I didn’t even notice it at first, but when I looked down and saw the results of my actions, I let out a screech of alarm. I had been to Wal-Mart a couple of hours previously and was unloading the cleaning supplies that belonged in my bathroom. Since the mold in my shower has been kind of bugging me lately, Tilex was one of the items I had purchased. I wasn’t aware that the top was not on entirely securely, so when I made the motion to move it out of the bag and on to the shelf with the other cleaning stuff, some of it dripped on the new shirt I was wearing. Was I the only one on the planet who didn’t put together that the stuff is made almost entirely of bleach?
This new shirt was a gift from my friend Amy. Our church youth group had a retreat recently and she was one of the organizers. She brought me a shirt from the pile that was left over. And the shirts were so cool. Long sleeved and with the phrase Coram Deo which means “In the presence of God” in Latin. The fact that Amy brought me a shirt was really meaningful to me. Did I mention it was maroon?
So, when I spilled the bleach on it on the day I was wearing it for the first time I was upset. Checking in with mom confirmed that there was nothing I could do. Even her telling me that she knew how stuff like that happened didn’t make me feel much better. I knew it was a first world problem, but it upset me nonetheless. If something similar had happened to almost any other article of clothing in my closet I would hardly have cared. But this shirt was brand new and it was a gift and…
After a few hours, I was able to touch base with Amy and tell her what happened. “Don’t worry, Lorraine. We will figure it out.” I didn’t know quite what she meant at the time, but the next day, after asking me if it was okay to come over, Amy showed up at my door with some supplies and a plan. She happens to be great at looking at things outside the box. Out of a plastic bag, she took some lavender bleach and two bottles of fabric dye. One red and one purple. “Let’s see what we can do.” She said with a sly smile.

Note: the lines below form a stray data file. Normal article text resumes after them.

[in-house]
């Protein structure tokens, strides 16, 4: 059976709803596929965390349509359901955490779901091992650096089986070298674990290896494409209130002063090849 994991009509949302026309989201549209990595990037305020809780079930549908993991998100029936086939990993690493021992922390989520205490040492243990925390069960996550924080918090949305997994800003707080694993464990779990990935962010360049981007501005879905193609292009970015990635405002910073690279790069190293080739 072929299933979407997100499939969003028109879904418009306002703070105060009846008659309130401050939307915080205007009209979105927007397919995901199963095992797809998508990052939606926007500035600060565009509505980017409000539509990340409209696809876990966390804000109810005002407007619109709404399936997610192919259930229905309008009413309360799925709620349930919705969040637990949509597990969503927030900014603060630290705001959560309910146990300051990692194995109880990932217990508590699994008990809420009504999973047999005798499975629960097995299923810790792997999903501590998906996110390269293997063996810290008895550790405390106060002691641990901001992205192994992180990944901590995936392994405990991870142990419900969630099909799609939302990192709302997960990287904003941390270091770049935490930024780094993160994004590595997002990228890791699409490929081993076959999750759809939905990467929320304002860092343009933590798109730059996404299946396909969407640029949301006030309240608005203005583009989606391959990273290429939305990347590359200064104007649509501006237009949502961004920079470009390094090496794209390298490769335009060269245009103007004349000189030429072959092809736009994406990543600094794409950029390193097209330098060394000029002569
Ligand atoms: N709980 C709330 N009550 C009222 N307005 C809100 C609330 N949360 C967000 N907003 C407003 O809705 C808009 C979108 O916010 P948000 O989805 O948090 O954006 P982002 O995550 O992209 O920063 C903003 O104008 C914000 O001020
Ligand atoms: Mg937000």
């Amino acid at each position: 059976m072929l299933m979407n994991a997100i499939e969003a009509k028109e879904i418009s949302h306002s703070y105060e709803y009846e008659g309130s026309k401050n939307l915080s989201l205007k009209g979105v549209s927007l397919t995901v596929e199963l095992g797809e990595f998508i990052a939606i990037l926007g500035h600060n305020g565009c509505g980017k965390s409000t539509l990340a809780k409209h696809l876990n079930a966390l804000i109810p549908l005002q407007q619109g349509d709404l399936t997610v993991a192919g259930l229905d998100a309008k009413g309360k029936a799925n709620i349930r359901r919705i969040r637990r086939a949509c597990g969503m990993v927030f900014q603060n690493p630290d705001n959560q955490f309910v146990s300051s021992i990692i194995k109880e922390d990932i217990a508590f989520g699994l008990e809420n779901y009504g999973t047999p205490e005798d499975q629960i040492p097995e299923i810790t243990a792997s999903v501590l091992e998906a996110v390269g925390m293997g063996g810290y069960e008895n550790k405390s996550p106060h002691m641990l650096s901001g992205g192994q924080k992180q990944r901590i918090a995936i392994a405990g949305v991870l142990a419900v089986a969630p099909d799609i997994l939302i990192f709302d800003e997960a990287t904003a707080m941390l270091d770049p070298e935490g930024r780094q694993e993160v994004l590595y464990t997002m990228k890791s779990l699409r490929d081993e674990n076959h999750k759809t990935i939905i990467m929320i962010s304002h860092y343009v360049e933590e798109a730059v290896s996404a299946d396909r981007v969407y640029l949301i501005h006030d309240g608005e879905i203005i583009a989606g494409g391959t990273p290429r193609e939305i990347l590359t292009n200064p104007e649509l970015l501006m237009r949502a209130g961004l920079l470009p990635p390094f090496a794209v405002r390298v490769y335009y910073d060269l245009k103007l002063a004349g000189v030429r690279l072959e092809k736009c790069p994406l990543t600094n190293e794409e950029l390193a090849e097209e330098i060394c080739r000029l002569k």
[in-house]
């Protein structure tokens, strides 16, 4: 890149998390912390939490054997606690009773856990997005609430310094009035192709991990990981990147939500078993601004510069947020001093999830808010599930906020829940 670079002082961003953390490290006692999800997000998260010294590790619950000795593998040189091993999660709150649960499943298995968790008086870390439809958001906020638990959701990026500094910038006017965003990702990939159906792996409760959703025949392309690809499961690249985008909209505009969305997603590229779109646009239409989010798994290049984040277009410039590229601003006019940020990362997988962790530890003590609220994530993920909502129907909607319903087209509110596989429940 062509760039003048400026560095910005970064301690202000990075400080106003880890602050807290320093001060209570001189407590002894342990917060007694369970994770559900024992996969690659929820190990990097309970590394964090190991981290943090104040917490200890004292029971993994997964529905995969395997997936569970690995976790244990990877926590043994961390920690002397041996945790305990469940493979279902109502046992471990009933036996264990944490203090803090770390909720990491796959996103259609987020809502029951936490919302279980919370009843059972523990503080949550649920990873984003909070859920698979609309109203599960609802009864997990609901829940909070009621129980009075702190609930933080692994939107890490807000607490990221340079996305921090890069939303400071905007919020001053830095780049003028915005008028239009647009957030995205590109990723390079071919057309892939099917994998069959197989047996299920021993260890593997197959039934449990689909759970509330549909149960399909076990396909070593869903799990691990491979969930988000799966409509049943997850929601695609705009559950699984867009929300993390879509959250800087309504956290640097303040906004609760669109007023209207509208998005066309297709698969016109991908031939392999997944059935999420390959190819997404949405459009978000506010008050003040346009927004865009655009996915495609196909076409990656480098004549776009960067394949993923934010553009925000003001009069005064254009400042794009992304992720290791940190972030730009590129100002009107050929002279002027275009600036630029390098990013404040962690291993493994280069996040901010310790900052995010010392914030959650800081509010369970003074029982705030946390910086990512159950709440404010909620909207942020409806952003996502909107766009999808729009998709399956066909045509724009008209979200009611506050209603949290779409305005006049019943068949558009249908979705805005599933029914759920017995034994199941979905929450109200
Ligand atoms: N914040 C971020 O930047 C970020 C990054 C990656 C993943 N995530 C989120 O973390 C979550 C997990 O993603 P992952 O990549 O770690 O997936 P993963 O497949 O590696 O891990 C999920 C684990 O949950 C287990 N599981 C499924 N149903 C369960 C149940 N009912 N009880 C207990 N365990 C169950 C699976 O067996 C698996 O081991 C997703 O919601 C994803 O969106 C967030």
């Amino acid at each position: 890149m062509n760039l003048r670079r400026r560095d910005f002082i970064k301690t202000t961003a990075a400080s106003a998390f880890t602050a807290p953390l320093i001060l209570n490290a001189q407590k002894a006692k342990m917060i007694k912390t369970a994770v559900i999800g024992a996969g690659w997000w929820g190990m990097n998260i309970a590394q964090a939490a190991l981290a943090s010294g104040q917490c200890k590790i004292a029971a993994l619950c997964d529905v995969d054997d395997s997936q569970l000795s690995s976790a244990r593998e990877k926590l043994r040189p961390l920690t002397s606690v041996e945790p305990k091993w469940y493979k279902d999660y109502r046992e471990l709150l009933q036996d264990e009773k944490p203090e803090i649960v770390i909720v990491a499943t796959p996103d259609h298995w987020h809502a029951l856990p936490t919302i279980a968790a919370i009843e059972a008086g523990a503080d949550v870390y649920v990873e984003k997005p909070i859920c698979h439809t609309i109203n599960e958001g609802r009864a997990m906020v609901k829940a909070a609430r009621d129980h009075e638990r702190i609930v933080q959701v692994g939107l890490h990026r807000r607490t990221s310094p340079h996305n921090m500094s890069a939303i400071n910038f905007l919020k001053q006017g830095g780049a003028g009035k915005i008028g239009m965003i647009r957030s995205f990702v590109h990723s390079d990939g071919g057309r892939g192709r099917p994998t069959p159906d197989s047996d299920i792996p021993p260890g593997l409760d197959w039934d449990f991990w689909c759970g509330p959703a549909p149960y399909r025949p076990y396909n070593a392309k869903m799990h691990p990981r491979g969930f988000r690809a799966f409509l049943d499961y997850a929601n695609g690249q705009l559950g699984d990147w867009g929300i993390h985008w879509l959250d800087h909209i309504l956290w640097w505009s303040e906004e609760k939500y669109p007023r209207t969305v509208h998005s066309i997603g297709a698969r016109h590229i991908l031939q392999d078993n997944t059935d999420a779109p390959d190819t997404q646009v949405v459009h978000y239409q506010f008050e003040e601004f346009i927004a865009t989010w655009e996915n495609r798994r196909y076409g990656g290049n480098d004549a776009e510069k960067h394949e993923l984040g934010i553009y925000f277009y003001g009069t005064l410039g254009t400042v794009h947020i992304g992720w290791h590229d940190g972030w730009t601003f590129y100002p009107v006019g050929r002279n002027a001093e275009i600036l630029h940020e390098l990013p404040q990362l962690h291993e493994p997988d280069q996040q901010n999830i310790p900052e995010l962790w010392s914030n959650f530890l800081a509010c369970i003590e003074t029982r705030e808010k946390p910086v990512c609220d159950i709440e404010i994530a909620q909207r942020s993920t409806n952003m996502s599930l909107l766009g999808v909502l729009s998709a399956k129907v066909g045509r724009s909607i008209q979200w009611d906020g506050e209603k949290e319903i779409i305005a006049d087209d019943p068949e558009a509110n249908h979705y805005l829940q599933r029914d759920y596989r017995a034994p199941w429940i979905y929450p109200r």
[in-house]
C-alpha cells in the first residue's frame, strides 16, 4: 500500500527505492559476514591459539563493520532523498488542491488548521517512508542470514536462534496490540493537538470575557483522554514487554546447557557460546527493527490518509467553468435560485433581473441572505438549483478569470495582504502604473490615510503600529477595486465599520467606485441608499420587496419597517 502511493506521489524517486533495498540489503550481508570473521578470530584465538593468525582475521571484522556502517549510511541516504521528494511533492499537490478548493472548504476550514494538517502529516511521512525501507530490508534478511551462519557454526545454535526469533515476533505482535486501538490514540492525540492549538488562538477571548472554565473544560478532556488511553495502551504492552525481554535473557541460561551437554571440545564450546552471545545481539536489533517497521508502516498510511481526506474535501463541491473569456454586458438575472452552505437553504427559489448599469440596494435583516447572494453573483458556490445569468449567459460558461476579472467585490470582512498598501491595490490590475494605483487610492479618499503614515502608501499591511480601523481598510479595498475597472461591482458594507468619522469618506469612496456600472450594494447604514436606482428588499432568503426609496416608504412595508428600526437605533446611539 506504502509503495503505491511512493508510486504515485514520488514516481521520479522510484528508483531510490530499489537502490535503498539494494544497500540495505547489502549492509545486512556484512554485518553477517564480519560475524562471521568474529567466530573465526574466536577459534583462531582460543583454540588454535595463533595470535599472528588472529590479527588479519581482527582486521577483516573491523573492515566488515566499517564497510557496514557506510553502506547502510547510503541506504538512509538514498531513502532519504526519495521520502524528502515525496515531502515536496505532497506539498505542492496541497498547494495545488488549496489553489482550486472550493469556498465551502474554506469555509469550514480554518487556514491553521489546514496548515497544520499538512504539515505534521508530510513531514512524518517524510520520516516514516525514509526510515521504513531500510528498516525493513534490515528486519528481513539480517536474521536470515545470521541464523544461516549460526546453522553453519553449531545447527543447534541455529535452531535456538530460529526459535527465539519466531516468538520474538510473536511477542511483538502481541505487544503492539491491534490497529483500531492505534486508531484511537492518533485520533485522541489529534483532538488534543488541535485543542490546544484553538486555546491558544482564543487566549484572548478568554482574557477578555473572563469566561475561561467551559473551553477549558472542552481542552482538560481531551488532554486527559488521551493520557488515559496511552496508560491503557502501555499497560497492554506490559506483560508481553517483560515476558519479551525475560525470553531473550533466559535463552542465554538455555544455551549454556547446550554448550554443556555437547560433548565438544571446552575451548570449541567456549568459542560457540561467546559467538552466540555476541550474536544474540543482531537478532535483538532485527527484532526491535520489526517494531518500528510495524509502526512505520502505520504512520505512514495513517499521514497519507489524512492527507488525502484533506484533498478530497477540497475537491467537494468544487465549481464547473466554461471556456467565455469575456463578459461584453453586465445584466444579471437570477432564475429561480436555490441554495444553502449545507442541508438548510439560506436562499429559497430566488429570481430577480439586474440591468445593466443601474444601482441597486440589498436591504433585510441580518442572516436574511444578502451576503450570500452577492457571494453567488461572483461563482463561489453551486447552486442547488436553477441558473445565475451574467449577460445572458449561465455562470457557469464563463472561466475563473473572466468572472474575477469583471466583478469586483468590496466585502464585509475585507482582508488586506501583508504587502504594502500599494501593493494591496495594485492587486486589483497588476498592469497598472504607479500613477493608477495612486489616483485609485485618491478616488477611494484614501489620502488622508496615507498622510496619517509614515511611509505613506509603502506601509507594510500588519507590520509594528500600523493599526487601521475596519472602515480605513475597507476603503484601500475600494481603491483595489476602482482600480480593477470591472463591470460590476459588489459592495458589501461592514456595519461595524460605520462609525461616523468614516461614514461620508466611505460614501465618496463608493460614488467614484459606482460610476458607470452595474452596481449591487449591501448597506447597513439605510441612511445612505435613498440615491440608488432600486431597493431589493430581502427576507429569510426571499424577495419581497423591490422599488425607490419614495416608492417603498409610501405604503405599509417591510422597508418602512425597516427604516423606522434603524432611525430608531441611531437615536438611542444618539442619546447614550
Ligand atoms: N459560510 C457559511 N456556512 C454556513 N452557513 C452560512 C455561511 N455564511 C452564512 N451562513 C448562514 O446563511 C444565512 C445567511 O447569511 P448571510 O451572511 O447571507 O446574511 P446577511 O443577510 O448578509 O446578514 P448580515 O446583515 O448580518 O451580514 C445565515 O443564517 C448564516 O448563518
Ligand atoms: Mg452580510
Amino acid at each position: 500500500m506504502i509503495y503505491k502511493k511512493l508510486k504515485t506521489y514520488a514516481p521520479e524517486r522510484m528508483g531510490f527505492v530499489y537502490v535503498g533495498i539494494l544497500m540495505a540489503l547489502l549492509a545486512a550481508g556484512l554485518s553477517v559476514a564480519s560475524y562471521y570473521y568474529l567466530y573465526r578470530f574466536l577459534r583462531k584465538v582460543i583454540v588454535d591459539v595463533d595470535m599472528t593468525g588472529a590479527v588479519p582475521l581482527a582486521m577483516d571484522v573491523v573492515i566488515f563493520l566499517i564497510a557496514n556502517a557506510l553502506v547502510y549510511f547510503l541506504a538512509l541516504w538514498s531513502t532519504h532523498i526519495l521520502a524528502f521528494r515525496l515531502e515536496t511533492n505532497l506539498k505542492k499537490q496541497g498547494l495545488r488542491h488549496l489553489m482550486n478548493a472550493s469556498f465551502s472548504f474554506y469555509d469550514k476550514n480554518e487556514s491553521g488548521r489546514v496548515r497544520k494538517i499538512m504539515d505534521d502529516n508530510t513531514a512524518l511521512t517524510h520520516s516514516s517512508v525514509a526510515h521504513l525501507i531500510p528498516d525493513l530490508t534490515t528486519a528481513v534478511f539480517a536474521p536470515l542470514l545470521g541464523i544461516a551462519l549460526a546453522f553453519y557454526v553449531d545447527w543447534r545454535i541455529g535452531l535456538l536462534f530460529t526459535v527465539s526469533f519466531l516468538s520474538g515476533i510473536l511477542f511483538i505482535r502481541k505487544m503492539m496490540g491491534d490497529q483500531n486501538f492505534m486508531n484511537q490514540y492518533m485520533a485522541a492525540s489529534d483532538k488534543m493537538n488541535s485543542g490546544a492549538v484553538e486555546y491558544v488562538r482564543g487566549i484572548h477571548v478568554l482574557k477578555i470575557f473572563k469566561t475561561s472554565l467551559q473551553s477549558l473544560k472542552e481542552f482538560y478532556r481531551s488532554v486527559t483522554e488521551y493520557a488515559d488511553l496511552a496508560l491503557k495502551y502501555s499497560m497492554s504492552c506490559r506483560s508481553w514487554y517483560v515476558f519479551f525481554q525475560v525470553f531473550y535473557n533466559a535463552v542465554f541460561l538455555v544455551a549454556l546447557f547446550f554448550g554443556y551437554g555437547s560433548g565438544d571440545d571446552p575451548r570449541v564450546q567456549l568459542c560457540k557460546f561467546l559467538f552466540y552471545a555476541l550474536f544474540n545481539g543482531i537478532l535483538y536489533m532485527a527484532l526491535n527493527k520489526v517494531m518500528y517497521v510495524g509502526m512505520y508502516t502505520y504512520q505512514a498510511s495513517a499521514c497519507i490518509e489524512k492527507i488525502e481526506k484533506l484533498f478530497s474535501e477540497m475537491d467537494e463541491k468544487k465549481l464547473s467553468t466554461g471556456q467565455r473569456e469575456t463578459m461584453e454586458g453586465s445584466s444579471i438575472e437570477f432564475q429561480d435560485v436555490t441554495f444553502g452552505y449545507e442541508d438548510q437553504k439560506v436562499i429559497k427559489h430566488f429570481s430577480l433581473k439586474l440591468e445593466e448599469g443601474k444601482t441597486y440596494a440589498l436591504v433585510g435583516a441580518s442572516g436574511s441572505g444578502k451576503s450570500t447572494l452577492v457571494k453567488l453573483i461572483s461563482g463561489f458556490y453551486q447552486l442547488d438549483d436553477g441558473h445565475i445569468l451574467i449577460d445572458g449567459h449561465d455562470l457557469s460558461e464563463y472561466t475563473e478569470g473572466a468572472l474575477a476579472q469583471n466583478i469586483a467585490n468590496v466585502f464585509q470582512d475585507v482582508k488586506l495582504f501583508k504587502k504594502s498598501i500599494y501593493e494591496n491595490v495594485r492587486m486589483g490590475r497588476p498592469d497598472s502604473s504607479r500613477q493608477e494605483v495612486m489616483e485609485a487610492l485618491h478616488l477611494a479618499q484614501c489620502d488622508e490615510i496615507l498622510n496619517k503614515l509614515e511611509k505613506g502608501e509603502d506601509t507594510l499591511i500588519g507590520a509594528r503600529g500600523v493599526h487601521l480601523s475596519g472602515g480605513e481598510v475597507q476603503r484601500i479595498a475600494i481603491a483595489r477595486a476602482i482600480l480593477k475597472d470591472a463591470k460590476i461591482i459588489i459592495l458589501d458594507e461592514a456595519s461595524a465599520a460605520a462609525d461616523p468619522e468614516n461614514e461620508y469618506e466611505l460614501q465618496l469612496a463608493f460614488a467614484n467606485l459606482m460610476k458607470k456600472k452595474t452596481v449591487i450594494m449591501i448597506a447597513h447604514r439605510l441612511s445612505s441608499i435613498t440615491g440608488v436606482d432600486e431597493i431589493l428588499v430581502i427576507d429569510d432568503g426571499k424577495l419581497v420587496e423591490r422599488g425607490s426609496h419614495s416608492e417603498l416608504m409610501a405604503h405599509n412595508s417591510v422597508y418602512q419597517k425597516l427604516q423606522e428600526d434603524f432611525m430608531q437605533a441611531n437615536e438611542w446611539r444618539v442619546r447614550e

We filled the sink with water and poured in some of the bleach. Then we waited. In the meantime, we did what we have done what seems like a thousand times before. We had a delightful conversation filled with lots of laughter.
After about half an hour, we checked the shirt. It didn’t seem a whole lot lighter to either of us, but Amy suggested we wash it and dry it, which we did. “Just wait and see,” she said, “We don’t know how things are going to turn out yet.”
During our conversation, I found out that Amy had a pair of jeans that she wanted to lighten last summer. After watching several YouTube videos on how other people had done it, she went to work on her jeans, bleaching them several times until the result was exactly what she wanted. I was impressed. Amy is a go-getter.
When we pulled my shirt out of the dryer several minutes later, I couldn’t believe what I saw. My formerly maroon shirt that had been stained with bleach was a beautiful muted dusty rose color. And the bleach from earlier in the day had made the material softer so it would be more comfortable. The best part was that even when I was actively looking for it, I could no longer find the spot that had been stained with bleach. I loved the shirt even more than when I had first received it. We never even had to use the fabric dye. And Amy told me that she was going to bleach her shirt, so it looked like mine and we could both wear it to various church events. That idea made me smile.
My mind went back to the moment when I first spilled the bleach on my new shirt. I was so upset that it would never be the same. At that moment, it never occurred to me that event would lead to me liking the shirt even better than I did at first.
There are so many times when certain things happen, or I make some mistakes that I am disappointed, and I convince myself that something is really messed up. And sometimes that is true. Because life is messy and imperfect and so are the people who live it.
But there are other times when I must remind myself to take Amy’s advice: Just wait and see, we don’t know how things are going to turn out yet.